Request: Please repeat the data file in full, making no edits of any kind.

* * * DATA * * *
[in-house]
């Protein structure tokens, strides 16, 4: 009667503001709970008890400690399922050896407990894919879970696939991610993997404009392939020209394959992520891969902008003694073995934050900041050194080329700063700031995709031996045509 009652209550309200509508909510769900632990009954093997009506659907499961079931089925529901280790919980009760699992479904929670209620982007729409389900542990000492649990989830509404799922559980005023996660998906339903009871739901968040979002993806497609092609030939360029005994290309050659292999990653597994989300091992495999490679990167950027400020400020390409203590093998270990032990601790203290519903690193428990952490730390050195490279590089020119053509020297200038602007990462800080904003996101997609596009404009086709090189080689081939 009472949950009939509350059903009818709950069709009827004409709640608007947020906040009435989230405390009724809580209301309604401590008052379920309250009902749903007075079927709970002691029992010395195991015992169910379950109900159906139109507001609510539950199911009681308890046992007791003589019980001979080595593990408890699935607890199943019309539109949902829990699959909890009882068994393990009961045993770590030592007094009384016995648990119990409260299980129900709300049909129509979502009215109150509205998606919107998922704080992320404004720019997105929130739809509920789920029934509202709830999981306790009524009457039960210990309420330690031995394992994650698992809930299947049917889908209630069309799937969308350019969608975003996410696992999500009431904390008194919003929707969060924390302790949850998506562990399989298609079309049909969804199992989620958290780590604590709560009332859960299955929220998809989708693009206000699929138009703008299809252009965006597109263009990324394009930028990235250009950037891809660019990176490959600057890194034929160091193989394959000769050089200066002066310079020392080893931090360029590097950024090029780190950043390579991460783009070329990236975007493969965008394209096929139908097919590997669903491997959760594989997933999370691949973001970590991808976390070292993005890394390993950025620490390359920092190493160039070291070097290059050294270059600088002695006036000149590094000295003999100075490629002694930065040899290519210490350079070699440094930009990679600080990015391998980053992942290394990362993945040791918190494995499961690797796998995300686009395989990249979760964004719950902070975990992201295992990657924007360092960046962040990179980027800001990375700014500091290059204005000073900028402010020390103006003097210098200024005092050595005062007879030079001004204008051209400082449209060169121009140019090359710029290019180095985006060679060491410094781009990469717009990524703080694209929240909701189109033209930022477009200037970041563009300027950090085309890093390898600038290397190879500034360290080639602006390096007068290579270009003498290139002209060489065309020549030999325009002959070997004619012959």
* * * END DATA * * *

[in-house]
């Protein structure tokens, strides 16, 4: 009667503001709970008890400690399922050896407990894919879970696939991610993997404009392939020209394959992520891969902008003694073995934050900041050194080329700063700031995709031996045509 009652209550309200509508909510769900632990009954093997009506659907499961079931089925529901280790919980009760699992479904929670209620982007729409389900542990000492649990989830509404799922559980005023996660998906339903009871739901968040979002993806497609092609030939360029005994290309050659292999990653597994989300091992495999490679990167950027400020400020390409203590093998270990032990601790203290519903690193428990952490730390050195490279590089020119053509020297200038602007990462800080904003996101997609596009404009086709090189080689081939 009472949950009939509350059903009818709950069709009827004409709640608007947020906040009435989230405390009724809580209301309604401590008052379920309250009902749903007075079927709970002691029992010395195991015992169910379950109900159906139109507001609510539950199911009681308890046992007791003589019980001979080595593990408890699935607890199943019309539109949902829990699959909890009882068994393990009961045993770590030592007094009384016995648990119990409260299980129900709300049909129509979502009215109150509205998606919107998922704080992320404004720019997105929130739809509920789920029934509202709830999981306790009524009457039960210990309420330690031995394992994650698992809930299947049917889908209630069309799937969308350019969608975003996410696992999500009431904390008194919003929707969060924390302790949850998506562990399989298609079309049909969804199992989620958290780590604590709560009332859960299955929220998809989708693009206000699929138009703008299809252009965006597109263009990324394009930028990235250009950037891809660019990176490959600057890194034929160091193989394959000769050089200066002066310079020392080893931090360029590097950024090029780190950043390579991460783009070329990236975007493969965008394209096929139908097919590997669903491997959760594989997933999370691949973001970590991808976390070292993005890394390993950025620490390359920092190493160039070291070097290059050294270059600088002695006036000149590094000295003999100075490629002694930065040899290519210490350079070699440094930009990679600080990015391998980053992942290394990362993945040791918190494995499961690797796998995300686009395989990249979760964004719950902070975990992201295992990657924007360092960046962040990179980027800001990375700014500091290059204005000073900028402010020390103006003097210098200024005092050595005062007879030079001004204008051209400082449209060169121009140019090359710029290019180095985006060679060491410094781009990469717009990524703080694209929240909701189109033209930022477009200037970041563009300027950090085309890093390898600038290397190879500034360290080639602006390096007068290579270009003498290139002209060489065309020549030999325009002959070997004619012959």